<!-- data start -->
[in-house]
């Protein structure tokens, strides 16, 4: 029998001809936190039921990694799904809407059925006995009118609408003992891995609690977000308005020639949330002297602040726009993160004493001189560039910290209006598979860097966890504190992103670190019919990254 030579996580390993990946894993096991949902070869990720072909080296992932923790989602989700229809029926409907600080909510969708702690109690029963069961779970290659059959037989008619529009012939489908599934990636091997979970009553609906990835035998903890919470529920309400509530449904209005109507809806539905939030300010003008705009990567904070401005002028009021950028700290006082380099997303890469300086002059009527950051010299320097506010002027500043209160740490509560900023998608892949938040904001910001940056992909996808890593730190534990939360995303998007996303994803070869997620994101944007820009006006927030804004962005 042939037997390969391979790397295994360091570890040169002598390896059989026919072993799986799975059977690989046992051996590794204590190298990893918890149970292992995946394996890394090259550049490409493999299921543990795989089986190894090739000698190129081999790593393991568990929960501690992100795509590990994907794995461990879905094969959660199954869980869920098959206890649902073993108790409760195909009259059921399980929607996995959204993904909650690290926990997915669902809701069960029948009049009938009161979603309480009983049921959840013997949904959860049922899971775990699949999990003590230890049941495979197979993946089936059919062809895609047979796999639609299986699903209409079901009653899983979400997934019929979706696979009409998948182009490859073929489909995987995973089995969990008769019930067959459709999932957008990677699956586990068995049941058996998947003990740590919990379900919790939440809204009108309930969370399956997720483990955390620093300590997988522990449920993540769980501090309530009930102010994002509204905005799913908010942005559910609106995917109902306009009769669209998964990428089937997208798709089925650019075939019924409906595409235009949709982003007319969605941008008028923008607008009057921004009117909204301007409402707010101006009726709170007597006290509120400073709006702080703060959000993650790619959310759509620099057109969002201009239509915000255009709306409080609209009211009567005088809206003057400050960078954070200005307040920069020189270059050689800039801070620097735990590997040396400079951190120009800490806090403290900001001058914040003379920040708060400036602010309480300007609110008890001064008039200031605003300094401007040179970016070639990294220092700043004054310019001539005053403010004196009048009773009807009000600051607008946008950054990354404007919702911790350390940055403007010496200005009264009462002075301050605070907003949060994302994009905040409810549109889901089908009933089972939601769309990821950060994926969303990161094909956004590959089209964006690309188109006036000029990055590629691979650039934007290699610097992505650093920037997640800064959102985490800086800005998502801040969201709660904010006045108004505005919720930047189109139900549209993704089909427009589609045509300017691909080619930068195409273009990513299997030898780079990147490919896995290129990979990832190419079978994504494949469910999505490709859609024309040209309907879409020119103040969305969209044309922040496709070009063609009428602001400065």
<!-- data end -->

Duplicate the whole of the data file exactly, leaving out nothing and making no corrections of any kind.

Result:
[in-house]
């Protein structure tokens, strides 16, 4: 029998001809936190039921990694799904809407059925006995009118609408003992891995609690977000308005020639949330002297602040726009993160004493001189560039910290209006598979860097966890504190992103670190019919990254 030579996580390993990946894993096991949902070869990720072909080296992932923790989602989700229809029926409907600080909510969708702690109690029963069961779970290659059959037989008619529009012939489908599934990636091997979970009553609906990835035998903890919470529920309400509530449904209005109507809806539905939030300010003008705009990567904070401005002028009021950028700290006082380099997303890469300086002059009527950051010299320097506010002027500043209160740490509560900023998608892949938040904001910001940056992909996808890593730190534990939360995303998007996303994803070869997620994101944007820009006006927030804004962005 042939037997390969391979790397295994360091570890040169002598390896059989026919072993799986799975059977690989046992051996590794204590190298990893918890149970292992995946394996890394090259550049490409493999299921543990795989089986190894090739000698190129081999790593393991568990929960501690992100795509590990994907794995461990879905094969959660199954869980869920098959206890649902073993108790409760195909009259059921399980929607996995959204993904909650690290926990997915669902809701069960029948009049009938009161979603309480009983049921959840013997949904959860049922899971775990699949999990003590230890049941495979197979993946089936059919062809895609047979796999639609299986699903209409079901009653899983979400997934019929979706696979009409998948182009490859073929489909995987995973089995969990008769019930067959459709999932957008990677699956586990068995049941058996998947003990740590919990379900919790939440809204009108309930969370399956997720483990955390620093300590997988522990449920993540769980501090309530009930102010994002509204905005799913908010942005559910609106995917109902306009009769669209998964990428089937997208798709089925650019075939019924409906595409235009949709982003007319969605941008008028923008607008009057921004009117909204301007409402707010101006009726709170007597006290509120400073709006702080703060959000993650790619959310759509620099057109969002201009239509915000255009709306409080609209009211009567005088809206003057400050960078954070200005307040920069020189270059050689800039801070620097735990590997040396400079951190120009800490806090403290900001001058914040003379920040708060400036602010309480300007609110008890001064008039200031605003300094401007040179970016070639990294220092700043004054310019001539005053403010004196009048009773009807009000600051607008946008950054990354404007919702911790350390940055403007010496200005009264009462002075301050605070907003949060994302994009905040409810549109889901089908009933089972939601769309990821950060994926969303990161094909956004590959089209964006690309188109006036000029990055590629691979650039934007290699610097992505650093920037997640800064959102985490800086800005998502801040969201709660904010006045108004505005919720930047189109139900549209993704089909427009589609045509300017691909080619930068195409273009990513299997030898780079990147490919896995290129990979990832190419079978994504494949469910999505490709859609024309040209309907879409020119103040969305969209044309922040496709070009063609009428602001400065």